The hygienists have their own training video modules that cover time management, caries risk, treating the gingivitis and perio patient.

The front office has video modules on phone calls, new patient calls, we provide job descriptions and a lot of information for hiring and keeping employees long-term.

You receive 24 AGD CE Credits. Once the University is open to all dental practices around the world, it will be FREE for the first 2 weeks and then $97.00 a month indefinitely. It includes AGD CE Credits for up to 2 employees each month. Additional employees can register and get the AGD CE Credits for $20/month.

If you would like to test drive the University over the next year, we do have a few requirements. Please text our office: 949-3551-8741 AND write DPU.

Once we receive this we will get back to you to discuss if you qualify for the “test drive” to Beta Test the Dental Practice University.

P.S. If you are chosen to test drive the DPU, two of your team members will receive the 24 AGD CE Credits.*


Dental Hygienists, What Does Your Cheat Sheet Have on It?

By: Debbie Seidel-Bittke, RDH, BS

October 16, 2018

Dental Hygienists have so many tasks to complete every day at the office and with every patient they see. My question is this, Dental Hygienists, what does your cheat sheet have on it?

As our team of consultants works with dental teams and dental hygienists around the world what we notice is that important tasks, valuable parts of a dental hygiene appointment go “untouched.”

Here are some examples:

• Patient rapport

Patients are greeted but immediately seated in the dental chair. A patient bib goes on and back they recline in the dental chair.

How do you connect or reconnect with your patient in your chair?
What do you know makes your patient feel like they are more than a tooth and more than a way for doctor to pay for their next vacation?

A quick reconnect or connection with your patient means a lot and it takes about 2 minutes, maximum.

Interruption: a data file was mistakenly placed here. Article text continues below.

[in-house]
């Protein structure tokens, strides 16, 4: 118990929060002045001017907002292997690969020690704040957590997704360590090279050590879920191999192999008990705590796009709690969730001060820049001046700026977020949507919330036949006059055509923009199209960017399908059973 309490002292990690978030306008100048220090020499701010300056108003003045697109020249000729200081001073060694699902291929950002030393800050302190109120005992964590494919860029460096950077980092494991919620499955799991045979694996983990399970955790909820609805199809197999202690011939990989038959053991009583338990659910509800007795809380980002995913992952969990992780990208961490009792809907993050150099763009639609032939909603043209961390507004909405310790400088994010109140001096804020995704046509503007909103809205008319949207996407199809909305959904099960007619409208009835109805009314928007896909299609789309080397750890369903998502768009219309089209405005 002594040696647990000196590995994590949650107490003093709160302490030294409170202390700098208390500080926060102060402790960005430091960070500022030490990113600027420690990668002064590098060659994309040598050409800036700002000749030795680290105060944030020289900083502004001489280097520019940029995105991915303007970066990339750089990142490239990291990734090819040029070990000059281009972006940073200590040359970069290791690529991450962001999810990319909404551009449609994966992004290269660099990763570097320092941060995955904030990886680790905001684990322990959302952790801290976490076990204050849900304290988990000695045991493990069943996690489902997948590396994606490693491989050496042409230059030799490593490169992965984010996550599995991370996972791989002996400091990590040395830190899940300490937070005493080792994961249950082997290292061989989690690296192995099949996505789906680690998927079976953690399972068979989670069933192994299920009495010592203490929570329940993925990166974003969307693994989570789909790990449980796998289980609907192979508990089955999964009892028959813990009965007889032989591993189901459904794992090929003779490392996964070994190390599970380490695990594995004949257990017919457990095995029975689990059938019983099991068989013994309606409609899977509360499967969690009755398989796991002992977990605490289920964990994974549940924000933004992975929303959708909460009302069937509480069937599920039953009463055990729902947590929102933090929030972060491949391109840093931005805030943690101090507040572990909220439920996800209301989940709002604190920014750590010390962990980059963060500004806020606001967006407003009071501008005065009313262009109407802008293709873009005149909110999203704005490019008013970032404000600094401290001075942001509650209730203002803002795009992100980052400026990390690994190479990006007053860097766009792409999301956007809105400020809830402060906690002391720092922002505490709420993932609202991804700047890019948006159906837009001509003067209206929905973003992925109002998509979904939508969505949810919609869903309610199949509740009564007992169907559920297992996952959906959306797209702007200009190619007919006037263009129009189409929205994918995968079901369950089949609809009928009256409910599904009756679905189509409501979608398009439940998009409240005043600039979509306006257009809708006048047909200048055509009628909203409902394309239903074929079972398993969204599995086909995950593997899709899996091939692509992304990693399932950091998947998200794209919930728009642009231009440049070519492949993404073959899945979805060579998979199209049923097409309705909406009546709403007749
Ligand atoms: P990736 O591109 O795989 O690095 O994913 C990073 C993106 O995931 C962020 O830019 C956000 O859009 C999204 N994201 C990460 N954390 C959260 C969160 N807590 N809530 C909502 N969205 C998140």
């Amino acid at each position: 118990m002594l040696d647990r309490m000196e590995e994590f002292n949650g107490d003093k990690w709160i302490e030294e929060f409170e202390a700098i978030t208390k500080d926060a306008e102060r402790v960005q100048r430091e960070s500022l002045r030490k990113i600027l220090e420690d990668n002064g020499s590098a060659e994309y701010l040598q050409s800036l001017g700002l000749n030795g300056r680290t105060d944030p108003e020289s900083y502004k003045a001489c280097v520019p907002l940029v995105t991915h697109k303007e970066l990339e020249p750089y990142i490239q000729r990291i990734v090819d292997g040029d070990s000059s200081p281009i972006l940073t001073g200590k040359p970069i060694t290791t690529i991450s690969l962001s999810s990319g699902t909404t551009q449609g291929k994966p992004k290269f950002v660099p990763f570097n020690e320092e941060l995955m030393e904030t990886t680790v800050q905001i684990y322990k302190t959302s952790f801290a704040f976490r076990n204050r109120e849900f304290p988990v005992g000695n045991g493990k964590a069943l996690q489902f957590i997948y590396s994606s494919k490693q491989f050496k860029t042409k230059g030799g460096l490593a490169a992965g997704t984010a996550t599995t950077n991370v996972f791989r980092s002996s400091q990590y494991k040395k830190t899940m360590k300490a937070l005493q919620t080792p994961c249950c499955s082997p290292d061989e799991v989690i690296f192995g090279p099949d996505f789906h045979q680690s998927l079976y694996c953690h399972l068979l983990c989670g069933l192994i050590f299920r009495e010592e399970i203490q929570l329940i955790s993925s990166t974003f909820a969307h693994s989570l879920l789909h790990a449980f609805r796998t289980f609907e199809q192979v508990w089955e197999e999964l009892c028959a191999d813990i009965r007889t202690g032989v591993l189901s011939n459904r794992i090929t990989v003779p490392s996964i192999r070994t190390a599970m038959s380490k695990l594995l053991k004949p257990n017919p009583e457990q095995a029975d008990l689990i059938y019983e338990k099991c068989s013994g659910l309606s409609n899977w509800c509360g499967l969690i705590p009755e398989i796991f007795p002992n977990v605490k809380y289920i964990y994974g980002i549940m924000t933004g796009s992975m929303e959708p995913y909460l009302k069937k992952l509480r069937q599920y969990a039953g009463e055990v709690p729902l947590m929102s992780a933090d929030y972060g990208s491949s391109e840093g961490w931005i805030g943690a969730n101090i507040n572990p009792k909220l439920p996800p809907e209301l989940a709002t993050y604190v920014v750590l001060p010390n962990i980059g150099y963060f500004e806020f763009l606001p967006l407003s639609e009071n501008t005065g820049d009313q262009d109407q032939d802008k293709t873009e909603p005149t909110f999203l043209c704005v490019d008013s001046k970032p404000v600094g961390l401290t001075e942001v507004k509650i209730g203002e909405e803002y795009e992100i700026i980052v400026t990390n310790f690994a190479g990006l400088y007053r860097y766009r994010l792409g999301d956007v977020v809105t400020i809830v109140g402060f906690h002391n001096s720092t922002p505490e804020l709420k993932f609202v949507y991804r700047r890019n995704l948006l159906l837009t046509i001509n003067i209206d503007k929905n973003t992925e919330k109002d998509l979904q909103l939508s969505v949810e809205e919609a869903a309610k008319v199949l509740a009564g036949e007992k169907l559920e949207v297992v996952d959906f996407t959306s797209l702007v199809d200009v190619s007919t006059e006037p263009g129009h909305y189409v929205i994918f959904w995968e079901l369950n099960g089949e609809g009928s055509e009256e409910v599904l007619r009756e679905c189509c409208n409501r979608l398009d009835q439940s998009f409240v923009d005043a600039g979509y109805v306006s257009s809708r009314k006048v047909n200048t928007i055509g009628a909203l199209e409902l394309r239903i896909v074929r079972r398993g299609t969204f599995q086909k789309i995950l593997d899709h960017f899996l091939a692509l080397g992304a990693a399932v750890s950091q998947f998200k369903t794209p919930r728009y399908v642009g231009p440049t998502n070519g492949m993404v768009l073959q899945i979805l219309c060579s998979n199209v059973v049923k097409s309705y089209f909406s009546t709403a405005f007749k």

Ideas for quick rapport building are:

Patients of record
• How is your son doing at University of ABC?
• Did you see that new movie 123ABC?
• Are you planning any new vacations?

New Patients
• I see you are new to ABC City, what brings you to ABC City?
• Looks like you work for Amazon, what do you enjoy most about working there?

When speaking to a new patient use ice-breaker type of questions as listed above. Make the conversations light-hearted and easy-to-answer.

The Most Valuable Cheat Sheet

After you have seated and greeted your patients, you have a lot of task and services to complete so what type of cheat sheets do you have available in your treatment room to remember everything you need to do during your dental hygiene appointment?

We have created laminated cheat sheets for the dental hygiene teams we work with.

Please contact our office for your own cheat sheet and you can laminate to use during your day with patients.

One cheat sheet we have found hygienists like is the Comprehensive Periodontal Exam. Many hygienists we meet do not know all eight areas to annually evaluate to determine if your patient has a healthy mouth, active disease or gingivitis.

The areas listed on the Comprehensive Periodontal Exam Cheat Sheet are:

1. Six-point pocket depths
2. Recession
3. Mobility
4. Furcation
5. BOP (Bleeding upon probing)
6. Mucogingival Involvement
7. Suppuration/Pus
8. Occlusal Issues

Another Valuable Cheat Sheet Lists “Areas a Dental Hygienist Needs to Report on During the Doctor/Hygiene Exam.”

We teach a specific system for all team members to transition (Dismiss) a patient from back office to the front office. This is a five-step program.

Let us know if you use a “Cheat Sheet” and if you believe this can be helpful to your team, please email us to share some of our cheat sheets with you and your team.